US 5201313 A Abstract A flowmeter based on an arrayed ultrasonic transducer operates to produce reception signals of a plurality of reception beams in parallel alignment from detected signals of reflection sound waves provided by transducer elements, performs moving target indication among the reception signals created by the repetition of transmission and reception, and thereafter performs Fourier transformation in the direction of beam alignment and direction of repetitive transmission and reception, and evaluates an axial velocity component and lateral (transverse) velocity component of a moving object from the resulting signal distribution.
Claims(9) 1. An ultrasonic flowmeter comprising: a transducer made up of an array of elements; means for driving part of said transducer elements in a prescribed interval thereby to repeatedly transmit an ultrasonic wave to a target; a parallel reception beam forming means for rectifying phases of signals from said transducer elements and for producing parallel reception signals derived from reception beams with different directivities; a sampling means for sampling each of said parallel reception signals and for storing said sampled signals; filtering means for performing moving target indication through a differential process across signals having a certain time duration since transmission among the signals from said sampling means; a first one-dimension Fourier transform means for performing Fourier tranformation for the output of said filtering means in the direction of alignment of the reception beams; and a second Fourier transform means for performing Fourier transformation sequentially for the outputs of said first Fourier transform means in the direction of repetitive transmission so that lateral velocity and axial velocity of a moving object in said target are obtained form a two-dimensional distribution of the outputs of said second Fourier transform means.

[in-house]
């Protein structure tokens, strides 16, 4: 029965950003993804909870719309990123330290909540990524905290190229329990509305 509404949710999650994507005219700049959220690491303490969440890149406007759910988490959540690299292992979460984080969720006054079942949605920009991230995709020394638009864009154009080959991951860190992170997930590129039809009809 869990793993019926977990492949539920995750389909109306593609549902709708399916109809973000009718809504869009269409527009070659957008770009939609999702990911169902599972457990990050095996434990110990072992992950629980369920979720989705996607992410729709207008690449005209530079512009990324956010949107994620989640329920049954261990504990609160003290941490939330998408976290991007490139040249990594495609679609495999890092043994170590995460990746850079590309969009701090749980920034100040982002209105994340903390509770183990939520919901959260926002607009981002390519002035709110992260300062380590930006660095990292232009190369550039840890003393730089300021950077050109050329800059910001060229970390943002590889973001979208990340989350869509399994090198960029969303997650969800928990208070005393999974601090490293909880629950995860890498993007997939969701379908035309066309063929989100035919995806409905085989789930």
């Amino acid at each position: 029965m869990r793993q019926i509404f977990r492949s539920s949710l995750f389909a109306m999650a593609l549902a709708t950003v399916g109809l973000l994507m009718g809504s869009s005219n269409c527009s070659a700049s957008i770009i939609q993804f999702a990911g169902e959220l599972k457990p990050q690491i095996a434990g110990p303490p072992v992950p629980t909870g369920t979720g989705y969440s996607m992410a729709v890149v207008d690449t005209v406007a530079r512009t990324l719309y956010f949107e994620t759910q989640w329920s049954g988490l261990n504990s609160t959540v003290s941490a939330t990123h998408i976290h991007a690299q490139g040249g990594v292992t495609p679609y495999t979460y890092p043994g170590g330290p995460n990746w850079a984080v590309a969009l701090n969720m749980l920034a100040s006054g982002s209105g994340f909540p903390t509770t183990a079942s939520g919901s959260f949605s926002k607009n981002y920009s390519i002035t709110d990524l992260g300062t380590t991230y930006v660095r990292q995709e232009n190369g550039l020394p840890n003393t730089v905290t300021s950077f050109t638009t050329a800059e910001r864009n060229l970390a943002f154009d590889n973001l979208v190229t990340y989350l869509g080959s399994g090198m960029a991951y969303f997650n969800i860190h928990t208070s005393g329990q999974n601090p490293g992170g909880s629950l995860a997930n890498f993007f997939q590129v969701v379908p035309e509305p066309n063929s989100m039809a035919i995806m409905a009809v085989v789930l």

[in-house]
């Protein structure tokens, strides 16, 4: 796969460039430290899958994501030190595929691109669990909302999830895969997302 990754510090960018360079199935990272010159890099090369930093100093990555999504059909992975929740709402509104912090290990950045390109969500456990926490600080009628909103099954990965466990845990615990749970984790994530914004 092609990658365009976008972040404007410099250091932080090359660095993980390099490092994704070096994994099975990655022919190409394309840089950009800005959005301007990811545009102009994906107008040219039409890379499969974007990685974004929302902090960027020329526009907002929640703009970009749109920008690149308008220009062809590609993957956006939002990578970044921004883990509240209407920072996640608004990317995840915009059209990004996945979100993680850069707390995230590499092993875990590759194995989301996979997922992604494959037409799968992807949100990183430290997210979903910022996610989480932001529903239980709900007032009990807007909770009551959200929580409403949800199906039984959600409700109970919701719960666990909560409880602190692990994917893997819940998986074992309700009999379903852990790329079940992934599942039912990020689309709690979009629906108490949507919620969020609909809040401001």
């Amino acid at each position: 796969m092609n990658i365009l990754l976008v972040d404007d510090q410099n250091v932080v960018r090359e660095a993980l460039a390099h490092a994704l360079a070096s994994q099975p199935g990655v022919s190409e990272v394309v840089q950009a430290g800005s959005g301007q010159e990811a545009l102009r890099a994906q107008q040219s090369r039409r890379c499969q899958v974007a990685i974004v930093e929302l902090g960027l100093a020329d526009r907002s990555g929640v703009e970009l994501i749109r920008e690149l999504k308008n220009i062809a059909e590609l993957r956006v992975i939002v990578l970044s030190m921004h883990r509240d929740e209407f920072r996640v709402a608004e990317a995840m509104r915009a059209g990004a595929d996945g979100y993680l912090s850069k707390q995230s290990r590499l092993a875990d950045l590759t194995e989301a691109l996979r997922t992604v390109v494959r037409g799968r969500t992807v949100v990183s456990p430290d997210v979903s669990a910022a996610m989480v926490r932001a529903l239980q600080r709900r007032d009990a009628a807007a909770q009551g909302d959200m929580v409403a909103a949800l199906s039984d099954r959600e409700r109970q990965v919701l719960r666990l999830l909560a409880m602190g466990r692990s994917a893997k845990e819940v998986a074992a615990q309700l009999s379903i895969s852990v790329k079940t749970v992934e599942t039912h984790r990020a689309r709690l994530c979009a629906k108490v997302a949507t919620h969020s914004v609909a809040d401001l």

2. An ultrasonic flowmeter according to claim 1, wherein said parallel reception beam forming means includes means for forming a plurality of reception beams having different directions simultaneously.
3. An ultrasonic flowmeter according to claim 1, wherein said parallel reception beam forming means includes means for forming a plurality of reception beams having an equal focal distance and different focal directions simultaneously.
4. An ultrasonic flowmeter according to claim 1, wherein said parallel reception beam forming means comprises a one-dimension Fourier transform means for performing Fourier transformation for each of said reception signals received by said transducer elements in the direction of alignment of said transducer elements.
5. An ultrasonic flowmeter according to claim 1 further comprising means for obtaining distribution of velocity vectors on a two-dimensional plane from the outputs of said second Fourier transform means and for displaying the distribution on a two-dimension screen.
6. An ultrasonic flowmeter comprising: a transducer made up of an array of elements; means for driving part of said transducer elements in a prescribed interval thereby to repeatedly transmit an ultrasonic wave to a target; a parallel reception beam forming means for modifying a phase of signals from said transducer elements and for producing parallel reception signals derived from reception beams with different directivities; a sampling means for sampling each of said parallel reception signals and for storing said sampled signals; filtering means for performing moving target indication through a differential process across signals having a certain time duration since transmission among the signals from said sampling means; a first one-dimension Fourier means for performing Fourier transformation for the output of said filtering means in the direction of alignment of the reception beams; a second Fourier transform means for performing Fourier transformation sequentially for the outputs of said first Fourier transform means in the direction of repetitive transmission; function generation means for generating a prescribed function of space frequency σ in correspondence to all measurable lateral velocities and axial velocities; and two-dimensional correlation means for evaluating a two-dimensional correlation function between the output of said second Fourier transform means and the output of said function generation means; wherein axial velocity and distant velocity are evaluated from the position of a peak value of the output distribution of said two-dimensional correlation means.